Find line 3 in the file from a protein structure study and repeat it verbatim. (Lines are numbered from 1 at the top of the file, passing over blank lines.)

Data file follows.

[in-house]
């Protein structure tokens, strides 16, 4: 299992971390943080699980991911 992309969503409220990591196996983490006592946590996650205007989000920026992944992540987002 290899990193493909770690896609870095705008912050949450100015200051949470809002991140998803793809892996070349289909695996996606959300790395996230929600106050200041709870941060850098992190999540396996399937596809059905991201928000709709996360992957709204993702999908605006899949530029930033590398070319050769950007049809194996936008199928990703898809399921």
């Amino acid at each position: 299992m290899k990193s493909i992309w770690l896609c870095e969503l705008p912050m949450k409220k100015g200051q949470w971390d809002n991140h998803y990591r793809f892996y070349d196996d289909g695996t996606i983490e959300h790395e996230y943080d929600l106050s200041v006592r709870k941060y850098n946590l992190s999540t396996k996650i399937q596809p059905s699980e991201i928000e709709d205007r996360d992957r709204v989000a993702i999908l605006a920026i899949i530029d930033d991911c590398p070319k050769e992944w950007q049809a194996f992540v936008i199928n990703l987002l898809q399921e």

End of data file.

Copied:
């Amino acid at each position: 299992m290899k990193s493909i992309w770690l896609c870095e969503l705008p912050m949450k409220k100015g200051q949470w971390d809002n991140h998803y990591r793809f892996y070349d196996d289909g695996t996606i983490e959300h790395e996230y943080d929600l106050s200041v006592r709870k941060y850098n946590l992190s999540t396996k996650i399937q596809p059905s699980e991201i928000e709709d205007r996360d992957r709204v989000a993702i999908l605006a920026i899949i530029d930033d991911c590398p070319k050769e992944w950007q049809a194996f992540v936008i199928n990703l987002l898809q399921e």